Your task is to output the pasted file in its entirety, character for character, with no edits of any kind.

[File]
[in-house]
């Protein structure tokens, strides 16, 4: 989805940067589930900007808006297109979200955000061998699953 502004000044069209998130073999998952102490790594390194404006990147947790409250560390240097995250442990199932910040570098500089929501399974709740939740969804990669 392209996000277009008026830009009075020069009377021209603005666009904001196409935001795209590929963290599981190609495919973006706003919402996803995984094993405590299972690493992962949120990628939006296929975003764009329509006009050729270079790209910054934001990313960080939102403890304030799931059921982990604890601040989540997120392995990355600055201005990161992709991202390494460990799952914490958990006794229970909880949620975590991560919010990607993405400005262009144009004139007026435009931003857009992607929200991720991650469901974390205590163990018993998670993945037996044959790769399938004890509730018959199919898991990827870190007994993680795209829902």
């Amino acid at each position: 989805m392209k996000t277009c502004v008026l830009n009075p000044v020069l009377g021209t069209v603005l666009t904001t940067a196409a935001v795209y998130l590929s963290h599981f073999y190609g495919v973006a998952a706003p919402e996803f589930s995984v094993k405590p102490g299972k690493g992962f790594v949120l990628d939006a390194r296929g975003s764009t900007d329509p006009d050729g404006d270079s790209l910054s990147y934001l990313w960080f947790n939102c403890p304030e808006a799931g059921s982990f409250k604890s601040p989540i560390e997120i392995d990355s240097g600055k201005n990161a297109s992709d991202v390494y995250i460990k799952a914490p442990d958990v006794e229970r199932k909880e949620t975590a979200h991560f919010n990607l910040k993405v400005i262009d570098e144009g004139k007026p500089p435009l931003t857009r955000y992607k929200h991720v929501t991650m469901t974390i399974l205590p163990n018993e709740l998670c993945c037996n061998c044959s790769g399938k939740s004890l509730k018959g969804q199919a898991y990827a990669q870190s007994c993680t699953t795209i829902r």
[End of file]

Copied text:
[in-house]
């Protein structure tokens, strides 16, 4: 989805940067589930900007808006297109979200955000061998699953 502004000044069209998130073999998952102490790594390194404006990147947790409250560390240097995250442990199932910040570098500089929501399974709740939740969804990669 392209996000277009008026830009009075020069009377021209603005666009904001196409935001795209590929963290599981190609495919973006706003919402996803995984094993405590299972690493992962949120990628939006296929975003764009329509006009050729270079790209910054934001990313960080939102403890304030799931059921982990604890601040989540997120392995990355600055201005990161992709991202390494460990799952914490958990006794229970909880949620975590991560919010990607993405400005262009144009004139007026435009931003857009992607929200991720991650469901974390205590163990018993998670993945037996044959790769399938004890509730018959199919898991990827870190007994993680795209829902």
């Amino acid at each position: 989805m392209k996000t277009c502004v008026l830009n009075p000044v020069l009377g021209t069209v603005l666009t904001t940067a196409a935001v795209y998130l590929s963290h599981f073999y190609g495919v973006a998952a706003p919402e996803f589930s995984v094993k405590p102490g299972k690493g992962f790594v949120l990628d939006a390194r296929g975003s764009t900007d329509p006009d050729g404006d270079s790209l910054s990147y934001l990313w960080f947790n939102c403890p304030e808006a799931g059921s982990f409250k604890s601040p989540i560390e997120i392995d990355s240097g600055k201005n990161a297109s992709d991202v390494y995250i460990k799952a914490p442990d958990v006794e229970r199932k909880e949620t975590a979200h991560f919010n990607l910040k993405v400005i262009d570098e144009g004139k007026p500089p435009l931003t857009r955000y992607k929200h991720v929501t991650m469901t974390i399974l205590p163990n018993e709740l998670c993945c037996n061998c044959s790769g399938k939740s004890l509730k018959g969804q199919a898991y990827a990669q870190s007994c993680t699953t795209i829902r």